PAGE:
Clarity needed before Scottish referendum
September 11, 2014
With exactly one week until the Scottish referendum, the latest polll has put those against independence six points ahead of those for. Yet just earlier this week, the Yes campaign was two points ahead of the Better Together movement — its first time leading the race. The edge in the polls prompted the leaders of the three main British political parties to head to Scotland to campaign for the integrity of the United Kingdom. In a speech yesterday, Prime Minister David Cameron implored Scots “fed up with the effing Tories” — his own political party — to remember that this referendum has further implications than a general election. Yet, in his emotional address, Cameron failed to reiterate the conservatives’ position on Scotland keeping the currency of the United Kingdom.
In February, all parties said they would not allow an independent Scotland to keep the pound. Since then, the conservatives have not focused in on the very real possibility that Scotland will be without a currency, which is perhaps the Better Together campaign’s strongest argument. The Scottish government believes it can both secure EU membership before becoming fully independent and retain the pound. This is in spite of a recent statement from Bank of England governor Mark Carney that “a currency union is incompatible with sovereignty,” and Chancellor of the Exchequer George Osborne declaring that “if Scotland walks away from the U.K., it walks away from the U.K. pound.” In addition, Scotland must reapply to the EU, and a representative has said it “would simply not be possible” for an independent Scotland to keep the pound and join the EU.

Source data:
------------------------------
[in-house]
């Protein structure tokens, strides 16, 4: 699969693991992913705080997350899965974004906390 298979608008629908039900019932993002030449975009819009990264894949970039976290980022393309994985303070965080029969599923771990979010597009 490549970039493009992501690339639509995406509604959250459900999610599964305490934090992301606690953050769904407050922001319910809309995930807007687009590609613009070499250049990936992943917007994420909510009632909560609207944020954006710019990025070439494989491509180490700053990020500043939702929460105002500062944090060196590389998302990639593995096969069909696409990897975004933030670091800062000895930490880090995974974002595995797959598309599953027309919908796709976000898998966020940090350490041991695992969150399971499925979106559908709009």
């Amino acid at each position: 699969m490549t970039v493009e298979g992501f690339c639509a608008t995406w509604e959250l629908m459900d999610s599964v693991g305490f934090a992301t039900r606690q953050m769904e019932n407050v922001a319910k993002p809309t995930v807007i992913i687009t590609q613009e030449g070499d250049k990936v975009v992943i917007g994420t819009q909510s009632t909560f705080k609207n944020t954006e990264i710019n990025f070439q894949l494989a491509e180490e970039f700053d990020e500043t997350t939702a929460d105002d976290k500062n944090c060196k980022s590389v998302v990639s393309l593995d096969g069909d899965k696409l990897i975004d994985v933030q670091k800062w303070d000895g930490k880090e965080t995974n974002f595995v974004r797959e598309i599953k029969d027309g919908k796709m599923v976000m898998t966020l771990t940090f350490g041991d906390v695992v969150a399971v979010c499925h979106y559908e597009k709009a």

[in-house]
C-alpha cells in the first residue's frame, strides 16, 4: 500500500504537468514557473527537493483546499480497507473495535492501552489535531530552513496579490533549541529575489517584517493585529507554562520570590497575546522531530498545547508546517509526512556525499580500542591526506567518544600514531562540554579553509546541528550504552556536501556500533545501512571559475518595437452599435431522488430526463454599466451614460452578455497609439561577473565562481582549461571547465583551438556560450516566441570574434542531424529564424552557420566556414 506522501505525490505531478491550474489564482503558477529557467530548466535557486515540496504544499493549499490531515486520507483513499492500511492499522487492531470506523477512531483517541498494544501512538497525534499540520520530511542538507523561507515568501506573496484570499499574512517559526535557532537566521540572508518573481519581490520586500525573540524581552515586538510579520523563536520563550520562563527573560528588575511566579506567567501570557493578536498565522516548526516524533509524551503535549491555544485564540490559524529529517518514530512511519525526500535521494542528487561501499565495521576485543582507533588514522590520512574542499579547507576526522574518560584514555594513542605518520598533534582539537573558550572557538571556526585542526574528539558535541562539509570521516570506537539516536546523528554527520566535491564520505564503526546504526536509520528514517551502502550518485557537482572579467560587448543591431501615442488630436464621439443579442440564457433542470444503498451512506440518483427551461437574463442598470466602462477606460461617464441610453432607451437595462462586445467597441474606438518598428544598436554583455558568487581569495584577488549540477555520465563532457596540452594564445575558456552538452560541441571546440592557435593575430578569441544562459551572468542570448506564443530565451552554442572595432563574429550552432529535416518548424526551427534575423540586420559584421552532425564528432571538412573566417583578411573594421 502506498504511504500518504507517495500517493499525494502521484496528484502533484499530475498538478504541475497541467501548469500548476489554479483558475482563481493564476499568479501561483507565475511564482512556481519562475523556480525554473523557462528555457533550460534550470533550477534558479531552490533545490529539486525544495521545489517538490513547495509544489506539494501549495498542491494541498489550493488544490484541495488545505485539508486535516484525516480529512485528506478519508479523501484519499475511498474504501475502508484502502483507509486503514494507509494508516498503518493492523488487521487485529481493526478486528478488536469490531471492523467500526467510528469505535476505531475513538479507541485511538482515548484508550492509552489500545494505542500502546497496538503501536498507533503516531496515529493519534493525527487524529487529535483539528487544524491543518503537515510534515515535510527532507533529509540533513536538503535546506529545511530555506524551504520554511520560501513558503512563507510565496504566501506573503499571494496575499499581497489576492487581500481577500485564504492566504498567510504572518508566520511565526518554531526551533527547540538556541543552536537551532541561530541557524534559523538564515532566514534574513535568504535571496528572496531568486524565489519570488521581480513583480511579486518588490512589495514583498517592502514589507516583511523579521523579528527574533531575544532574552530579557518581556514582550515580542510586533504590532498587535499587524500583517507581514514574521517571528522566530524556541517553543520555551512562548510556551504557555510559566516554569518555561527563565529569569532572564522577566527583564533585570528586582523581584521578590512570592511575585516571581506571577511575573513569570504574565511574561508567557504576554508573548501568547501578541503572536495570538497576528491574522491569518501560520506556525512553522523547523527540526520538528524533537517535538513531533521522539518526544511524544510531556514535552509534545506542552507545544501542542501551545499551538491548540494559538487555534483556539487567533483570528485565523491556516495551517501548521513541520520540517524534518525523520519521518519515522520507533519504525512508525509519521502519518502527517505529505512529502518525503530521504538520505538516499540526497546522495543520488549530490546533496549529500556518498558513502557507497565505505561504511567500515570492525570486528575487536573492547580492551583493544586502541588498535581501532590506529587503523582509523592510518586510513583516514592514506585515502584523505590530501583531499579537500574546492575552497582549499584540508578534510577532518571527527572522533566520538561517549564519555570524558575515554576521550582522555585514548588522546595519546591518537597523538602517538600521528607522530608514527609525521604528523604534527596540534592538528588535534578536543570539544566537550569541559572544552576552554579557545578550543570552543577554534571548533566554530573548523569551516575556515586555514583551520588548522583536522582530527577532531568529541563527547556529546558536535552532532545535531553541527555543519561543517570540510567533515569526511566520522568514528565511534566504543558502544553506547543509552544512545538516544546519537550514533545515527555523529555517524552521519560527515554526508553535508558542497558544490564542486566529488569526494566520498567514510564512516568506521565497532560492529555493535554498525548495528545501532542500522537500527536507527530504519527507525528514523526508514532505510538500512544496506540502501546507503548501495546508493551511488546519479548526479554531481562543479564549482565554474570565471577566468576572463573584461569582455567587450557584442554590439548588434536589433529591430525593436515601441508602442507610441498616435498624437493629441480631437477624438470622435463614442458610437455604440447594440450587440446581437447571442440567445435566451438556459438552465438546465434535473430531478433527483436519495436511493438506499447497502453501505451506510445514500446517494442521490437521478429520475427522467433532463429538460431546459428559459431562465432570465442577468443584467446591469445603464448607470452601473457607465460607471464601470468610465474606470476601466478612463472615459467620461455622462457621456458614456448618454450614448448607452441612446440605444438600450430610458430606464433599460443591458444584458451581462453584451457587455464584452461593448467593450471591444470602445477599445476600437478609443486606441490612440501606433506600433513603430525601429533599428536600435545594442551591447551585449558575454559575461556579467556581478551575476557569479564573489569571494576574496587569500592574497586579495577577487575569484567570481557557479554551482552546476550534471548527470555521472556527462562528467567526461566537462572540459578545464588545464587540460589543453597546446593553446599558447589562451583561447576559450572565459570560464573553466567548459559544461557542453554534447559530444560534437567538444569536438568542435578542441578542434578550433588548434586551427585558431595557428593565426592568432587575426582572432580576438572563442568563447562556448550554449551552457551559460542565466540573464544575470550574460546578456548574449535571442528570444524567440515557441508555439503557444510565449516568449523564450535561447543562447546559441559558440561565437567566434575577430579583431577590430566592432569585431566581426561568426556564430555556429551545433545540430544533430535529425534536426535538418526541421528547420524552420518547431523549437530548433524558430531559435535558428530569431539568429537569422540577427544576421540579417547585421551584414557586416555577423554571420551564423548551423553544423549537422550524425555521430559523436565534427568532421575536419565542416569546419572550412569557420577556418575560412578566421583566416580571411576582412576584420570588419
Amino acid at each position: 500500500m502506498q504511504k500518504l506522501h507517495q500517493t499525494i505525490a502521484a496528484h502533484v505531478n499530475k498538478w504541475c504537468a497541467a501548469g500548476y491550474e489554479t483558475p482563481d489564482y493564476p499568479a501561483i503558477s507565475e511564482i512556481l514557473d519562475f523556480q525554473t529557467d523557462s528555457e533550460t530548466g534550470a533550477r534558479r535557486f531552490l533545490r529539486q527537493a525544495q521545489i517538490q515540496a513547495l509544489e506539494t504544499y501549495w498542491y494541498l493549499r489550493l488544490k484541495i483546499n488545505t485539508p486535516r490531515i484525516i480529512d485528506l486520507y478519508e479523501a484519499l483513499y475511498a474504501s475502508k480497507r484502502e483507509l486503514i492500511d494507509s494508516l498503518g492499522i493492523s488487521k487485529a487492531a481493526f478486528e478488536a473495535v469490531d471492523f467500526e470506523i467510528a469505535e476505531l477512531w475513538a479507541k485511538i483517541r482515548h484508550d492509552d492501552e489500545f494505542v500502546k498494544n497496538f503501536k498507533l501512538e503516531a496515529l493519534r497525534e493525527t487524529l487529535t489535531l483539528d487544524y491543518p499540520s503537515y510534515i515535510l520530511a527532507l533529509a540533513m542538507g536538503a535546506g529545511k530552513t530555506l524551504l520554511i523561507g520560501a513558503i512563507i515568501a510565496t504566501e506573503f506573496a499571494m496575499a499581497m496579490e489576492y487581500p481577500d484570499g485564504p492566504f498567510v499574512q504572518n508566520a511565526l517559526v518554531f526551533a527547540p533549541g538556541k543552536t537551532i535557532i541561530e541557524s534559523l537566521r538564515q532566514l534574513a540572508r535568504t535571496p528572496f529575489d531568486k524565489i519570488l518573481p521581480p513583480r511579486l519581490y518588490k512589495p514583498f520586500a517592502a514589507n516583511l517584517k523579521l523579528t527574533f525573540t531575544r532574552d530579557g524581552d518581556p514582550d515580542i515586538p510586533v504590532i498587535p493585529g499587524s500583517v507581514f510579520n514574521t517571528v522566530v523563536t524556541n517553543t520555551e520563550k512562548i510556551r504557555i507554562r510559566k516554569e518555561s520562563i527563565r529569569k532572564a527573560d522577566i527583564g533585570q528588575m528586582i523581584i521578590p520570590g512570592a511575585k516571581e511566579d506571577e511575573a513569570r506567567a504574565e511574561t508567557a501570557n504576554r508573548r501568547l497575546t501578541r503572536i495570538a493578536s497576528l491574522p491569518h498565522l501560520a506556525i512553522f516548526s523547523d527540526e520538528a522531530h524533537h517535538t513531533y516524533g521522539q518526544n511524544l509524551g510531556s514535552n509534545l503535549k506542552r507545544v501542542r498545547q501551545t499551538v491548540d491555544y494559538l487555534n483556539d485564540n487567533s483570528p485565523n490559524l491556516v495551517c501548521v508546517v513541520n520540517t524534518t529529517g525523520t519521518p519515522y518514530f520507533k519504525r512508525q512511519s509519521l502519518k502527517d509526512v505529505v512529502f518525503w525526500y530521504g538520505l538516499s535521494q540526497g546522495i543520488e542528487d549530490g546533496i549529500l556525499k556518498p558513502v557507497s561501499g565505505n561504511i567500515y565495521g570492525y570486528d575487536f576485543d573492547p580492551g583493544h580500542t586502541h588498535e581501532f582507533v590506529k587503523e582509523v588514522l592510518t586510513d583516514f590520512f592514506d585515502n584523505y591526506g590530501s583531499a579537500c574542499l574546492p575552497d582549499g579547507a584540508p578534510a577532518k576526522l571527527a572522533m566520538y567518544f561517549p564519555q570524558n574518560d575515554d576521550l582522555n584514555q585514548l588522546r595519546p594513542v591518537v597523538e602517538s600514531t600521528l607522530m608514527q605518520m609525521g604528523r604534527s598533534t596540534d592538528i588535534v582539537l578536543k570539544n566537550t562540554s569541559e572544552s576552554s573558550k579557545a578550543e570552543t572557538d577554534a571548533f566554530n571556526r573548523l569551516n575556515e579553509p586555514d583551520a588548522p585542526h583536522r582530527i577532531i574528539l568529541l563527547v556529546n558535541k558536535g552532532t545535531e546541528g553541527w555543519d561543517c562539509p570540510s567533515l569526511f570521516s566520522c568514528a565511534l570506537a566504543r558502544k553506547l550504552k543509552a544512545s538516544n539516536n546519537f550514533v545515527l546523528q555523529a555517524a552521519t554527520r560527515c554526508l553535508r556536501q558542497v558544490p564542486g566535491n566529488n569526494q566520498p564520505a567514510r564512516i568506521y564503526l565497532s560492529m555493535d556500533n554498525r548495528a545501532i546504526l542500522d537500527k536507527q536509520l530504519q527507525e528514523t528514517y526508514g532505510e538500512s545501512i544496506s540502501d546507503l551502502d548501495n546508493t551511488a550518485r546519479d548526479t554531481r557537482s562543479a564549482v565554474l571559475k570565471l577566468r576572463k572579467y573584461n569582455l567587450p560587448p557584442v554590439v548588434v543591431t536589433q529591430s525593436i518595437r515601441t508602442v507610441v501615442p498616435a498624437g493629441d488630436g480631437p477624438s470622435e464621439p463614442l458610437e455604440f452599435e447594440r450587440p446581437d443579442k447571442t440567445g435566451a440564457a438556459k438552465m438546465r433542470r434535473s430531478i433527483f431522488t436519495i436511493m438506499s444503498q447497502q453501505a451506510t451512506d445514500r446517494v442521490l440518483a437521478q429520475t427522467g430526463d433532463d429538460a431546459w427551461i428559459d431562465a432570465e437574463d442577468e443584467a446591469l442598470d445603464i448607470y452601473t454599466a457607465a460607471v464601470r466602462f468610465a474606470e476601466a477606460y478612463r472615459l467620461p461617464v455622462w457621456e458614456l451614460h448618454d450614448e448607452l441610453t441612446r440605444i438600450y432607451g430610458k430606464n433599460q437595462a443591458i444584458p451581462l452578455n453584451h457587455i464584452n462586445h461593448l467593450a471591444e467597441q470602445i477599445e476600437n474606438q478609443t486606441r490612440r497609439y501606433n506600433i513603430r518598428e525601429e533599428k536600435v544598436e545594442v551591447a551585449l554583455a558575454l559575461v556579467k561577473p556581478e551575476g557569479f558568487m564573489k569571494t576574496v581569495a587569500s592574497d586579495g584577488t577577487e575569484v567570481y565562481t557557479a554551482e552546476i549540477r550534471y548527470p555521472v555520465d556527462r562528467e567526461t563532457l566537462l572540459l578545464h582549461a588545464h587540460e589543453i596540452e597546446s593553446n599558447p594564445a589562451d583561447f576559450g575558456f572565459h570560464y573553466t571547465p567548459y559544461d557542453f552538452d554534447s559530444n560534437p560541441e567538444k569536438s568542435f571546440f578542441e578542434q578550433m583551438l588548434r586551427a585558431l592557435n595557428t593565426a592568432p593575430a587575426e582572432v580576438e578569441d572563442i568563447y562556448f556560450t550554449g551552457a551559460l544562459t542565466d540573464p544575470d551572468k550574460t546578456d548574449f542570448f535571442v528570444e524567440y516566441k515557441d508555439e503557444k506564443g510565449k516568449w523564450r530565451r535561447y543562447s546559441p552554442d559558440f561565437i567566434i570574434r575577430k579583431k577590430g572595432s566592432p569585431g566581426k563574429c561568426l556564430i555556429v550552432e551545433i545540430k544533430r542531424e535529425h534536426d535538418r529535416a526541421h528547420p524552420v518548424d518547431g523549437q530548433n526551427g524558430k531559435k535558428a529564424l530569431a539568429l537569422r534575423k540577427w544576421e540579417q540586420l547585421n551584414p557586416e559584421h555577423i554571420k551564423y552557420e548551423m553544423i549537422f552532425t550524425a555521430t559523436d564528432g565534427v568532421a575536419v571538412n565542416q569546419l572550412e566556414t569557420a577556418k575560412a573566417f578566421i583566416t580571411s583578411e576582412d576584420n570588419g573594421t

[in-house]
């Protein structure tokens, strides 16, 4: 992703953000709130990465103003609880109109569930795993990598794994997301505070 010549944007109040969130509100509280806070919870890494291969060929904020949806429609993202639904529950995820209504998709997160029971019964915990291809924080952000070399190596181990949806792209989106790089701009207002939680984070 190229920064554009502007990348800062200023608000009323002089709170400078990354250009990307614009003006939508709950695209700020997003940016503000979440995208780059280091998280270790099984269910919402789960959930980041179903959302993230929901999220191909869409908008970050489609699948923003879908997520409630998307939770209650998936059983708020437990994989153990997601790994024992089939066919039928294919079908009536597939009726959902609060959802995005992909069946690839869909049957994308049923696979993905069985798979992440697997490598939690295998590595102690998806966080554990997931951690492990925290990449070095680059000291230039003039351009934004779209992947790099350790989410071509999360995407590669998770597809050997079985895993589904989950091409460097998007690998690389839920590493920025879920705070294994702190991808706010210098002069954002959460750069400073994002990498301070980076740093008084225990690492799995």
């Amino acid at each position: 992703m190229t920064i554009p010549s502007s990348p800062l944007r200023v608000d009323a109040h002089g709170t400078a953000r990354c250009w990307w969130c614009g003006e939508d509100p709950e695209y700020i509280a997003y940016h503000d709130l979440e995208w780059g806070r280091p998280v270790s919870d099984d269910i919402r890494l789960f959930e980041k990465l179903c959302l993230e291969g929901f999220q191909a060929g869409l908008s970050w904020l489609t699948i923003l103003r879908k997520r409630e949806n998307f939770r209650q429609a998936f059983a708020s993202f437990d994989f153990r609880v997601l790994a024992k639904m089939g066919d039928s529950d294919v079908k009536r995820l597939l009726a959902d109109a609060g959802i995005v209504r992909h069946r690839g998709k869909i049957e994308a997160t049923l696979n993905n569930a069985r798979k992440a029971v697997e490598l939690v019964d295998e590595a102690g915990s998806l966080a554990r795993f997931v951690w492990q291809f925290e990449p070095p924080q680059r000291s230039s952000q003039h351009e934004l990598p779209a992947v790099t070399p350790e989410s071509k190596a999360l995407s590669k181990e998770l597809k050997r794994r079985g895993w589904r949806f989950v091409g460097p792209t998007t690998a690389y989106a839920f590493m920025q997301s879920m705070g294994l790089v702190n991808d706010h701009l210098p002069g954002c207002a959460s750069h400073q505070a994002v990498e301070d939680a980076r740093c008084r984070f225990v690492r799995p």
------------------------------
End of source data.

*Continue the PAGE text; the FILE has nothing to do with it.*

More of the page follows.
There are certainly other important factors in Scotland’s vote on independence, such as its tendency to lean further to the left on political and social issues, a dislike of nuclear weapons and a desire to keep oil funds within Scotland. The pound is in no way the deciding factor, but it is the unionists’ most important argument. By failing to stress its importance, Cameron has not only let his own side down, but also all voters in Scotland.
Yesterday, Scottish First Minister Alex Salmond once again challenged Cameron to a debate, after his previous attempts months ago were rejected. It is high time the prime minister takes his position as the head of a union seriously and gets involved in the real debate, not the debate that exists within Westminster. If Cameron backs his party’s stance that Scotland cannot keep the pound, he needs to come out and say so instead of leaving voters wondering what will happen economically. Scotland needs a real mandate, not a vote based on economic hopefulness, and Westminster has a duty to clear up the confusion.
A version of this article appeared in the Thursday, Sept. 11 print edition. Email Tess Woosley at [email protected]